The program has an advisory board including representatives of every engineering school in Virginia, plus George Washington University and the University of Maryland, as well as from the world of industry. Ozdogan said they all think the girls’ engineering course is a wonderful idea.
"Our girls will also do outreach to two middle schools in the spring," she said. "They’ll give presentations about girls in engineering to seventh- and eighth-graders. I’m really excited because — as a result of pulling this engineering program together — I’ve become an engineering wannabe."
OZDOGAN also stressed that girls may go from engineering school to other technology areas, such as medicine, biomedical engineering or law — for example, patent and intellectual-property trademarking. It’s possible, she said, because "the skills, discipline, and the way they’re taught to think and problem-solve will also make them successful in other areas."
Also new this year at the academy, for both boys and girls, is the opportunity to conduct independent research in engineering. They were recommended for it by an upper-level, faculty member, based on their outstanding achievements in their engineering courses, plus overall academics.
"In October, we placed seven outstanding seniors in it, off campus, working alongside a mentor in industry, higher education or government," said Ozdogan. "They’re each spending time with an engineer in the workplace, researching and helping solve a real-world problem relating to that entity; then they’ll write a paper on it. And all seven want to become engineers."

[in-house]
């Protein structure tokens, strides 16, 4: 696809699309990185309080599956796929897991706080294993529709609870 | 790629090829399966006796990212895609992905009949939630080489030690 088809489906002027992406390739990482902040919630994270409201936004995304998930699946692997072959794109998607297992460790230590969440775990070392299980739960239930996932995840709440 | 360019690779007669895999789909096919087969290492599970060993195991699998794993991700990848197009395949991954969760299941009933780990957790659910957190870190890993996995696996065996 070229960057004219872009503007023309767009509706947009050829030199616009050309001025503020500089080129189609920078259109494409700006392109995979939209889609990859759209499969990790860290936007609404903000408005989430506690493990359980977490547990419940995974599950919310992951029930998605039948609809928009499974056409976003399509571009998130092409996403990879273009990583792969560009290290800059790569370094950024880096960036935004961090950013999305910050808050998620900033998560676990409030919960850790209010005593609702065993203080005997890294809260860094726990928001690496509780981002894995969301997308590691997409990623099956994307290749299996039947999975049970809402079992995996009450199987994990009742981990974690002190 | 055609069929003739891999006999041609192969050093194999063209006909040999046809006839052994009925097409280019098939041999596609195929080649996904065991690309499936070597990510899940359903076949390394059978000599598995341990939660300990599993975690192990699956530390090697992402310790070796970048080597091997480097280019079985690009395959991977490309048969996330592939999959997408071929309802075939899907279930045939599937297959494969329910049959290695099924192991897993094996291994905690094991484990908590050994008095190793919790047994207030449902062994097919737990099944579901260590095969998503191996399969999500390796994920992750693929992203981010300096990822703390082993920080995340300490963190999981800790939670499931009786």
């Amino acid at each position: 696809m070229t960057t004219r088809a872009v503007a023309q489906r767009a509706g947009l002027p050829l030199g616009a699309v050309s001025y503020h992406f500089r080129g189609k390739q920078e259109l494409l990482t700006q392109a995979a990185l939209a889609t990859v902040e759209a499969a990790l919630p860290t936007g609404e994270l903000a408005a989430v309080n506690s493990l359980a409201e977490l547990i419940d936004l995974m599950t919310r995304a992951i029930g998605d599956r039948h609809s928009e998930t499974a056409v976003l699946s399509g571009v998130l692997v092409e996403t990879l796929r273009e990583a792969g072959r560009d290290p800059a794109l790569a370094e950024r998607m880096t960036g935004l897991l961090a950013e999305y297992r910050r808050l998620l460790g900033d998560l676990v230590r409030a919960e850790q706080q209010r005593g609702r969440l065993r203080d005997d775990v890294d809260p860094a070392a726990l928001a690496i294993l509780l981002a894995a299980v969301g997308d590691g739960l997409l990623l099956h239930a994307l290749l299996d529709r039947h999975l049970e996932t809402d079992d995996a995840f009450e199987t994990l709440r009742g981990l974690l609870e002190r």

In November, The Chantilly Academy signed a formal partnership agreement with the U.S. Naval Research Laboratory (NRL) in Washington, D.C. The ceremony was held at the school, and the union will enable the girls to learn satellite technology firsthand.
"They’re building a Cube Sat — a cube-sized (2x2x2-foot) satellite — for a July 2009 launch by the NRL," said Ozdogan. "They’ve started it in class and will finish it at the NRL."
Ivan Galysh, a supervising engineer at NRL, lives in Chantilly’s Armfield Farms community and has previously worked with high-school students on rockets and satellites, exposing them to the world of engineering. He was present at the partnership-signing, as was Peter Wilhelm, director of the Naval Center for Space Technology at NRL.
"I wanted to encourage what Ivan has been doing for several years," said Wilhelm. "And when he told me about The Chantilly Academy, it seemed like a great school to team up with." And Doug Wright, the academy administrator, couldn’t have been happier.
"WITH OUR FOCUS on moving our students toward science, technology, English and math, this is a great partnership and a fabulous opportunity for our students to get exposure to some real-life application with the NRL," he said. "It provides future opportunities for the students to explore, and there’s a possibility for the girls to go next summer into the Science and Engineering Apprentice Program sponsored by NRL."
Galysh said it’s an eight-week, hands-on program in which the academy girls will continue working on their satellite-construction program. Also pleased with the partnership-signing was Marty Rothwell, who teaches Engineering Physics and Engineering Systems at the academy.
"The NRL has given us a tremendous opportunity," he said. "It’s a great chance for the kids to work on cutting-edge projects and find out what areas of engineering are available to them."